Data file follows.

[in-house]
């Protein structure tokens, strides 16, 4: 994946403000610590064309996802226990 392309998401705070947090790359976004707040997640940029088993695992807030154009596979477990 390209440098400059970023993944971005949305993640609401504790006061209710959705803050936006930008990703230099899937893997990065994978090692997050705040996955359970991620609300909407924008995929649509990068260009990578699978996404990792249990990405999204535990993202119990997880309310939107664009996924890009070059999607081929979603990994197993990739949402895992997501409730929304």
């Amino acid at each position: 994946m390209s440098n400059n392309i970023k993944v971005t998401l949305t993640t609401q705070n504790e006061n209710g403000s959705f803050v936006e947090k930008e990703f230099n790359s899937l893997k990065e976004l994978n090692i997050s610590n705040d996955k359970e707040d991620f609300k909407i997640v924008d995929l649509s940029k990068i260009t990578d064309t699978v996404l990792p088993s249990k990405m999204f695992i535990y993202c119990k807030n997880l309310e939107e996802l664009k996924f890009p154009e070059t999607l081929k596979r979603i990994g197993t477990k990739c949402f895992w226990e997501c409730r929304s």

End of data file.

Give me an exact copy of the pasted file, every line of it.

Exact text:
[in-house]
């Protein structure tokens, strides 16, 4: 994946403000610590064309996802226990 392309998401705070947090790359976004707040997640940029088993695992807030154009596979477990 390209440098400059970023993944971005949305993640609401504790006061209710959705803050936006930008990703230099899937893997990065994978090692997050705040996955359970991620609300909407924008995929649509990068260009990578699978996404990792249990990405999204535990993202119990997880309310939107664009996924890009070059999607081929979603990994197993990739949402895992997501409730929304």
């Amino acid at each position: 994946m390209s440098n400059n392309i970023k993944v971005t998401l949305t993640t609401q705070n504790e006061n209710g403000s959705f803050v936006e947090k930008e990703f230099n790359s899937l893997k990065e976004l994978n090692i997050s610590n705040d996955k359970e707040d991620f609300k909407i997640v924008d995929l649509s940029k990068i260009t990578d064309t699978v996404l990792p088993s249990k990405m999204f695992i535990y993202c119990k807030n997880l309310e939107e996802l664009k996924f890009p154009e070059t999607l081929k596979r979603i990994g197993t477990k990739c949402f895992w226990e997501c409730r929304s």